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On Information Sharing

Originally published April 10, 2007

Information sharing is the issue of the day. The premise is that the sooner we can connect the dots, the better positioned we will be to preempt bad things from happening, or to react quickly and mitigate the damage once something bad has happened.

Information sharing has been under the spotlight for some time – certainly since before 9/11. However, it was the shock of that attack that brought it to the forefront and wrapped it in the envelope of urgency in which we all carry it now.  

Information sharing has been the focus of an executive order issued by the White House and, because its importance is paramount, has generated a very significant amount of effort on the part of a large number of people.

Many of those very distinguished individuals sat around a table at the Brookings Institution, the preeminent think tank in Washington, D.C., last month at an event titled “Information Sharing: the Good, the Bad and the Ugly.” I co-chaired the session which was sponsored by the Computer Ethics Institute, Harte-Hanks Trillium Software and the Brookings Information Technology Services. It was important that they come together to chat because the complexity of the information sharing space and environment is often so wicked.

A large part of the debate has been dominated by the diverse perspectives of the intelligence community, homeland security and the law enforcement agencies. These differences are engendered by the different nature of their missions, and the passion of the debate is understandable because of the magnitude of the stakes. 

Then there is the need for information across the different levels of government. State and local governments, as first responders, have clamored and taken an increasingly stronger role in dealing with any crisis, whether caused by man or provoked by nature; and again they demand access to the information required for them to do their jobs within their jurisdictions.

And then there is the private sector, that, as my friend Al Martinez-Fonts (Assistant Secretary, Private Sector Outreach, Department of Homeland Security) always reminds us, owns about 85% of our nation’s critical infrastructure. The need to share information with these enterprises is likewise clear and extremely important.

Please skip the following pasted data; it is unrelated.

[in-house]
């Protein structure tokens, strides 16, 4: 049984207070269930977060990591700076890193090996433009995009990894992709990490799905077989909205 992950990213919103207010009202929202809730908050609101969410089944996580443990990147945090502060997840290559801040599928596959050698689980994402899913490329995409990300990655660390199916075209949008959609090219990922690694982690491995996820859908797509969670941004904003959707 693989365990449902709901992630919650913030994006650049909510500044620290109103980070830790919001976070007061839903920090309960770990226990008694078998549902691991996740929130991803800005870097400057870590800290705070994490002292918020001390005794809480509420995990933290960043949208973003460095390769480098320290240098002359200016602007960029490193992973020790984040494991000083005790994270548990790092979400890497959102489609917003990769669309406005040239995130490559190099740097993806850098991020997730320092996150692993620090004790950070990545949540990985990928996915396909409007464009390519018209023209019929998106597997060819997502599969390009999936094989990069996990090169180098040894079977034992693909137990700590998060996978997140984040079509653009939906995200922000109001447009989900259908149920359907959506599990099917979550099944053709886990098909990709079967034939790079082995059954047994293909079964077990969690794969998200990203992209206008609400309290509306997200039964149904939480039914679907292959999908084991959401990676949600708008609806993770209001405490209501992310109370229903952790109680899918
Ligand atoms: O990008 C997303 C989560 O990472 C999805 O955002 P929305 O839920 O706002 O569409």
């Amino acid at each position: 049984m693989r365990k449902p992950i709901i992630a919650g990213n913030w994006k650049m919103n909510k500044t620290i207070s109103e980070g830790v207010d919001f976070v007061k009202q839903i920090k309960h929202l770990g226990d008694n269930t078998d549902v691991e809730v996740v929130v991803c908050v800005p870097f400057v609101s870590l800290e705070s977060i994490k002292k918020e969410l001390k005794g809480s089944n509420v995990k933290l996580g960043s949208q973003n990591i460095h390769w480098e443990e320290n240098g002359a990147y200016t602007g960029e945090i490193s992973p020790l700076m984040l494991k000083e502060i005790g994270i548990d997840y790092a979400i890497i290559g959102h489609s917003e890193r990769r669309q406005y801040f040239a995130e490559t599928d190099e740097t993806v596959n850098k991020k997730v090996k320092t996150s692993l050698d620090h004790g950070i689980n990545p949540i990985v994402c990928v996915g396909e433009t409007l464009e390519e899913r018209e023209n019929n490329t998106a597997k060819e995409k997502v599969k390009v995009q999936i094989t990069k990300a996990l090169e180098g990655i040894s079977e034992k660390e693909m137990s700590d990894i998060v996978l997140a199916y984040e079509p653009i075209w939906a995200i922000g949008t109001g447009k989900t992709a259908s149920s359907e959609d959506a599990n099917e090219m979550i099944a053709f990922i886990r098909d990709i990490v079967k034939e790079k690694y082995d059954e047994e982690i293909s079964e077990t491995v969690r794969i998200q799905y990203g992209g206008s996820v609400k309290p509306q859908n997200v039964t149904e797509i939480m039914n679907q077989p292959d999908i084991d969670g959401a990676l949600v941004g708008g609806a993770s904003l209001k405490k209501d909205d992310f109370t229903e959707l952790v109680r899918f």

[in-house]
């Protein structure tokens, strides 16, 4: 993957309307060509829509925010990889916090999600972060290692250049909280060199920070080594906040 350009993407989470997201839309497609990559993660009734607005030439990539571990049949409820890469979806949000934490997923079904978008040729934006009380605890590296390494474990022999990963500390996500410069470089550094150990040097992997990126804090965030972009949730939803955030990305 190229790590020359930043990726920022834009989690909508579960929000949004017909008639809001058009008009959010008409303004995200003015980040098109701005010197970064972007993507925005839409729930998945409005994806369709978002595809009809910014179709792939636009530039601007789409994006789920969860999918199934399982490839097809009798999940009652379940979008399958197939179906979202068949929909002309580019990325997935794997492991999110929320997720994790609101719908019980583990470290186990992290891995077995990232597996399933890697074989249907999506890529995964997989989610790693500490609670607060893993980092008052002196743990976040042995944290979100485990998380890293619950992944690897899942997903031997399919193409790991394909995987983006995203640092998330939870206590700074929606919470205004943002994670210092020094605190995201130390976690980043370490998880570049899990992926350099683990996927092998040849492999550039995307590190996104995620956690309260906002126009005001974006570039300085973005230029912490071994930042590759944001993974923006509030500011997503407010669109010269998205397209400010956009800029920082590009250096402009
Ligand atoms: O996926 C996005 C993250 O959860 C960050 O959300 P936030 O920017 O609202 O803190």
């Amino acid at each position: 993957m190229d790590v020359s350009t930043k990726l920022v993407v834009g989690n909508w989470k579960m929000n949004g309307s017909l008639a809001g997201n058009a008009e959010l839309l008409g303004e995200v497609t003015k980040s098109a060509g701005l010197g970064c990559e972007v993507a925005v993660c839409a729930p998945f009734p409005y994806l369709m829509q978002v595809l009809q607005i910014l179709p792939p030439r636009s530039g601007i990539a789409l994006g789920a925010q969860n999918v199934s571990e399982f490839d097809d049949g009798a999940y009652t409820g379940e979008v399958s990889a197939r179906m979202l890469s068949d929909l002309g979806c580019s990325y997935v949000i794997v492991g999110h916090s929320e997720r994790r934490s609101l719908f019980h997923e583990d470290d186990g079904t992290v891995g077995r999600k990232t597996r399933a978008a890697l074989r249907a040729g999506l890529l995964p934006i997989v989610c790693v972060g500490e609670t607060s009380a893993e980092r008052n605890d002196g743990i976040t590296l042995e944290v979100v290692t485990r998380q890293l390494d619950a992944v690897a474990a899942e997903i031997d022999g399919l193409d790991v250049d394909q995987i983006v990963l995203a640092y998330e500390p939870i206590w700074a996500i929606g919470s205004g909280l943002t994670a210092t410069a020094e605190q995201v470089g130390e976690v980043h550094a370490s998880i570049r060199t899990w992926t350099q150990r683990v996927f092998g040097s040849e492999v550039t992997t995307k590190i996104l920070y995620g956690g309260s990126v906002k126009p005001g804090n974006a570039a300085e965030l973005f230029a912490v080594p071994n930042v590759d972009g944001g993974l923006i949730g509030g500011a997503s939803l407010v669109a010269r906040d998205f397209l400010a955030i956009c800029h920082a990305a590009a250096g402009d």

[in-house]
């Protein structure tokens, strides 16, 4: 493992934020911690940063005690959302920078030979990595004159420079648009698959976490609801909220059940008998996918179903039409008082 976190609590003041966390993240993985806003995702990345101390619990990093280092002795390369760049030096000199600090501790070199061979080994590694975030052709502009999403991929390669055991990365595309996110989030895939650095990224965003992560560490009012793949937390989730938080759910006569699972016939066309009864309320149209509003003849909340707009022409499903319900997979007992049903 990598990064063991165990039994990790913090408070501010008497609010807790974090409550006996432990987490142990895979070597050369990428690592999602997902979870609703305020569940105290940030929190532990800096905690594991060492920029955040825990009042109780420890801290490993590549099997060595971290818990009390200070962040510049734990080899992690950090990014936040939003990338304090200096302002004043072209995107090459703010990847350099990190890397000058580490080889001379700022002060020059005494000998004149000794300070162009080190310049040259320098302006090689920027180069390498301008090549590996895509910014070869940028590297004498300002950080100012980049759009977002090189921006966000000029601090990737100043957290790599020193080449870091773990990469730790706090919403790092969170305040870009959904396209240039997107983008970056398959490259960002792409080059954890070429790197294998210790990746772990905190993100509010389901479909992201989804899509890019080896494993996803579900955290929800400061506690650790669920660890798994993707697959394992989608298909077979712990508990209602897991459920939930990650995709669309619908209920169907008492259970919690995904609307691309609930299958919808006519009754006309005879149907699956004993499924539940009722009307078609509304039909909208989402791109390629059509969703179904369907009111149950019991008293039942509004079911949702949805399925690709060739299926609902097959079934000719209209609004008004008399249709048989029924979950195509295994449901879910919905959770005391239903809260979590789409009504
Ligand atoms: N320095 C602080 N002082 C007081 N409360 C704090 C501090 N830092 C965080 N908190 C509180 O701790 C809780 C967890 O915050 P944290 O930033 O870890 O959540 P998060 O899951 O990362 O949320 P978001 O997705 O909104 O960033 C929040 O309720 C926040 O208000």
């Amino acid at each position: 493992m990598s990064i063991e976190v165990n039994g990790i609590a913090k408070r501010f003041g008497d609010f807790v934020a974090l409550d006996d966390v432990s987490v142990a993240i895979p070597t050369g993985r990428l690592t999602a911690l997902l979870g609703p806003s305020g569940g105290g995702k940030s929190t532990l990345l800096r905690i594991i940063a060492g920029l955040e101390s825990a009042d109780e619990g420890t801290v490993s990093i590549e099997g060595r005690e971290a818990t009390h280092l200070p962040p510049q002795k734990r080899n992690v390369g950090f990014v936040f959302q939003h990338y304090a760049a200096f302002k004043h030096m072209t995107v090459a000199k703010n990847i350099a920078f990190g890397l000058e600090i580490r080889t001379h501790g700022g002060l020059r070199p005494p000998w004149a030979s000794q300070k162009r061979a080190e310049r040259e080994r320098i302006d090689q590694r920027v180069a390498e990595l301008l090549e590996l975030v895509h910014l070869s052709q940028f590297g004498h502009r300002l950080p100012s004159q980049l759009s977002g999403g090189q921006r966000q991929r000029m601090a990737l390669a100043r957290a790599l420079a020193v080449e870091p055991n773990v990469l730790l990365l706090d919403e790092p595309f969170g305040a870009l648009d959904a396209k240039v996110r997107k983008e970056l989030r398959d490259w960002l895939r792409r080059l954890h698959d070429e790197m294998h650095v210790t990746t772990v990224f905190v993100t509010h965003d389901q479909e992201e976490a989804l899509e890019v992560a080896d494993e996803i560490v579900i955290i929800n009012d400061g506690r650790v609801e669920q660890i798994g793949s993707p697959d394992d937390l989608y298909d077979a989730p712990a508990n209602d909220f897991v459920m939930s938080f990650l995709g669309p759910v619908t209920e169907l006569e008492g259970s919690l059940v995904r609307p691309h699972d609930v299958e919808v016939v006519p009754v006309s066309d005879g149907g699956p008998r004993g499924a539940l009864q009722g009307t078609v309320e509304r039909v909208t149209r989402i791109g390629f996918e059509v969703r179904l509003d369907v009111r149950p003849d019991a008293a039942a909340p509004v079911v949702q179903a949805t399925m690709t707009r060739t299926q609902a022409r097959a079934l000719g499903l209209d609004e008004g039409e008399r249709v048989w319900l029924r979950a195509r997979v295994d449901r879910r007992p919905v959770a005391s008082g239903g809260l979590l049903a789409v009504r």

However, we know that the need for information sharing is substantially broader than for the intelligence, homeland security and law enforcement communities. A couple of years ago, the General Services Administration (GSA) issued an RFI (request for information) under the title Efficient and Effective Information Retrieval and Sharing. It featured seven scenarios used to describe various common information discovery, retrieval, aggregation and sharing needs that are worth reviewing again:

  1. Researching unexplained illnesses among defense contractors
  2. Performing a search for an expert
  3. Performing academic research
  4. Conducting an information audit trail
  5. Sharing law enforcement information across jurisdictional boundaries
  6. Investigating a case of possible forged identity
  7. Citizen looking for all online government information regarding a unique topic

Many federal executives are stewards of certain information sources that are also essential for many other purposes beyond their original intended use. The Census is probably the most valuable collection of data in our nation. The Postal Service keeps track of every single household in the country and the whereabouts of people as they change their domiciles in order to deliver the mail. The Treasury tracks, and shares as needed, the financial flows that are both the clear footprints of our commerce and the fingerprints of our society’s enemies. Immigration data is essential for labor, business, justice, agriculture, law enforcement, intelligence and homeland security, not to mention to enable the future Albert Einsteins, Andrew Carnegies, Henry Kissingers and Andrew Groves to continue enriching the fabric of this country.

Yet we start to cringe when we hear about the possibility of the open sharing of information about who we are, what we do, where we live, what we own, what we owe and what we are owed, what ails us, who we like or dislike, what we eat or drink, and with whom. And as that private space that surrounds each and every one of us starts to crumble, we feel naked and violated to the point that we demand protection of our personal information.

This is so important to all of us that in just about every statute or executive order, there is always some clause that directs each agency to “protect the freedom, information privacy and other legal rights of Americans…” even as they implement the mandate. This is why when Congress enacted the legislation creating the Department of Homeland Security, it mandated that it have a Privacy Office. This is also why many individuals who feel passionate about this issue have organized into institutions to advocate for ways in which to accomplish our information sharing needs while minimizing the harm to our privacy and civil liberties.

Even when all parts agree that we need to share information, it can still be difficult to accomplish. Nothing illustrates this better than the requirement for the Department of Veterans Affairs (VA) and the Department of Defense (DOD) to exchange information. Once an individual enters the armed forces, they start to accrue certain rights as a future veteran and become eligible for benefits. Many of the types of benefits will depend on dates served, participation in specific campaigns and service-connected conditions. It is clear that all the defense institutions and the VA must implement IT environments that are very tightly coupled and coordinated in order to effectively and efficiently share relevant information. This has been a Congressional priority for decades; and while great progress has been made, there are still significant barriers to overcome.